For years, employee training was viewed as a necessary evil, something unpleasant but needed. However, with time it was realized that training could be used to the advantage of the company. When used effectively, training provides the employee with skill and knowledge about the job tasks, creating a competitive advantage for the company (Pfeffer & Viega, Putting People First for Organizational Success, 1998).
Training is generally defined as the act of teaching a skill or behavior. However, what does this mean in business terms? Simply put, business training is the investment of resources in a company's employees so that they are better equipped to perform the tasks of their job. The type of resources invested may include time to learn, money to create programs, and develop training materials, training effectiveness evaluation systems, etc. (Fukami, Strategic Human Resources: Training, 2007). There are many training methods from which a company may choose; these will be covered in the Training Methods section of this article.
Training can be a source of competitive advantage for a company. The primary benefit to the company is the result of an accumulation of smaller benefits. Training provides greater skill and knowledge to the employees, which translates into improved job performances. The belief is that providing employees with training will result in increased profits. The improved performance or error reduction of the employees results in cost reduction (Pfeffer & Viega, Putting People First for Organizational Success, 1998). The company is not the only beneficiary of employee training; the employee benefits quite a bit.
The well-trained employee creates an advantage for him or herself. By attending training sessions, employees can deepen their existing skillset, increase their overall skill set, and increase their understanding of the organization. Additionally, the trained employee becomes more marketable if they search for another job-more, and better skills will often lead to better or higher-paying jobs (Kulik, 2004).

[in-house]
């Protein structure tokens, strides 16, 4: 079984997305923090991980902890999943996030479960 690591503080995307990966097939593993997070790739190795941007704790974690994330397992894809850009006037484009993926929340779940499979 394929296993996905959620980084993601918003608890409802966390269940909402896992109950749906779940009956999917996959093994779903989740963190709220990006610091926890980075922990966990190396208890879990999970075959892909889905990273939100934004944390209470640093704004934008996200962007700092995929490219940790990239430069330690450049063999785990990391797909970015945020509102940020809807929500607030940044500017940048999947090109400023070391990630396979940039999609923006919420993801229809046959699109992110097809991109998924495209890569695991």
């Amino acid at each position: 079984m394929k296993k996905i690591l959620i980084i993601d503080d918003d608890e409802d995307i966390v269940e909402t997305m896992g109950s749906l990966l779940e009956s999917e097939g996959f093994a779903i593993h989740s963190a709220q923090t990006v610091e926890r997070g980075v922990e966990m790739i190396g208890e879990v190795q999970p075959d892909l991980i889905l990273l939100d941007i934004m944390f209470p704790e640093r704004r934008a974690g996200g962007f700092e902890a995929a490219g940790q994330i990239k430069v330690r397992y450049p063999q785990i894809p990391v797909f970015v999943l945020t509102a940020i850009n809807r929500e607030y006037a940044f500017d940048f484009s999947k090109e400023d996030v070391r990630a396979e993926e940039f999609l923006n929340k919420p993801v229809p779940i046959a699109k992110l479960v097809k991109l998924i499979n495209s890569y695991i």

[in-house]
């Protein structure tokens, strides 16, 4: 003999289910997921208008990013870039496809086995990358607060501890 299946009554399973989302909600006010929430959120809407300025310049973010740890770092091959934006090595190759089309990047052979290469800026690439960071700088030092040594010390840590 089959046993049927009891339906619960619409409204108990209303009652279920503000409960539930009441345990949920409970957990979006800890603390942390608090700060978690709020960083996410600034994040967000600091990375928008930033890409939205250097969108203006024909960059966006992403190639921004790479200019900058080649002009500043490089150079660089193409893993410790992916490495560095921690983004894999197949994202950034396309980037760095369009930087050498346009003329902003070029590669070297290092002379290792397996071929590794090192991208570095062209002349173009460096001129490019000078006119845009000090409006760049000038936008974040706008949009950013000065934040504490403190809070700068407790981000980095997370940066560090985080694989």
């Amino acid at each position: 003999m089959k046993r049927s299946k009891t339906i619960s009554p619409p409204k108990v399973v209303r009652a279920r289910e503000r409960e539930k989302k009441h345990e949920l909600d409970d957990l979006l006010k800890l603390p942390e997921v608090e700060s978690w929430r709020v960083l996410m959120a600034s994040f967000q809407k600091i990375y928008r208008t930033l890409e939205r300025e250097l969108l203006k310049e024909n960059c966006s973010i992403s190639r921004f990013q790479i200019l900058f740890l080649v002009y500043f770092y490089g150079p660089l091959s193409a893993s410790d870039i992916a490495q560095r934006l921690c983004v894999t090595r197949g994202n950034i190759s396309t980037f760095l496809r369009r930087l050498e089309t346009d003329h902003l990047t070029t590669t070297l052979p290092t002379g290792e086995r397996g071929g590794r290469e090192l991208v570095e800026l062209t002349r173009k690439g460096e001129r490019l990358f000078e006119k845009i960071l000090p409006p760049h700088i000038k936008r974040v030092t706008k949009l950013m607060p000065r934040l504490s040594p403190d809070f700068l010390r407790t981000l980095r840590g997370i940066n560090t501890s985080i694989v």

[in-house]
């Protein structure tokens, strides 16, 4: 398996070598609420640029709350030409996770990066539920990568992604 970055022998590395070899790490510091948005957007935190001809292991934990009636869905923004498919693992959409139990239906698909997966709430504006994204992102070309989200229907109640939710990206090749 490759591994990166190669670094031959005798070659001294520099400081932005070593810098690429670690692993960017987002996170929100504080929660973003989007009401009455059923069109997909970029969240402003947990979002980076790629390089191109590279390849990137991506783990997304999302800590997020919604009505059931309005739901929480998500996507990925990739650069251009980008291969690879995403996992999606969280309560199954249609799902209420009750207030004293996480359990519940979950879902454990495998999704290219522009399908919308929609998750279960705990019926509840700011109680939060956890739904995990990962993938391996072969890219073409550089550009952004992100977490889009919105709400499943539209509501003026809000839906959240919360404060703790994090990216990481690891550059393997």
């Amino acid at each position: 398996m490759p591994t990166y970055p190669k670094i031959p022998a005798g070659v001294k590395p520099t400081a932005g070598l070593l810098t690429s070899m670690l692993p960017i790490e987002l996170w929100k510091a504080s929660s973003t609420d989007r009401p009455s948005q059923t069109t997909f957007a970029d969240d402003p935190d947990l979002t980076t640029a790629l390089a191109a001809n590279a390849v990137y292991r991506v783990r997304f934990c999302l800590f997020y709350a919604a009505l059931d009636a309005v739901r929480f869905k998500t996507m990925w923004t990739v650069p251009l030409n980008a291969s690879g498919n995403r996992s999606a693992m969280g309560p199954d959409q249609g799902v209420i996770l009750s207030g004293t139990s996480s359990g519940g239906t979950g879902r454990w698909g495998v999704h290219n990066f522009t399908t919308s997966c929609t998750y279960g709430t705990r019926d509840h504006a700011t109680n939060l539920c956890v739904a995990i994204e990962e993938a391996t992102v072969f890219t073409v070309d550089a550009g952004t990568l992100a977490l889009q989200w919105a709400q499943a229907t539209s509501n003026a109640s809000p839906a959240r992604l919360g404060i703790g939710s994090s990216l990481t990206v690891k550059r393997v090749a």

These are not the only benefits that the company and employee enjoy due to utilizing a company's training systems. Below is a list of other benefits that both may enjoy:
The need for training varies depending on the type of organization discussed; a manufacturing company has different training needs than an insurance firm. But regardless of the type of company being discussed, appropriate training systems can greatly benefit the company. However, how does one decide on a training system? The answer to this question stems from the example above. It depends on the type of organization that is being discussed as well as what the company wishes to address in training. The process begins with a training needs assessment. This assessment should be a systematic and objective analysis of the training needs in three main areas organizational, job, and person.
Organizational needs deal mostly with the skills the company is looking for, the labor force, etc. The job needs to focus on the skills that the company views as necessary for a specific position. Then there are the person needs, and these are the most variable needs. These needs often arise after a gap is seen in the expected performance compared to the employee's actual performance. A large gap needs to be addressed and is often dealt with through training or termination (see the Termination and Downsizing section) (Fukami, Strategic Human Resources: Training, 2007). Other reasons for the personal issues regarding training may include training to develop a skill set that is lacking but not affecting performance or that the employee feels a need to develop. Training can also be a part of a young employee's exploration stage, where training can be used to focus the employee's interest and development towards a specific area (Kulik, 2004).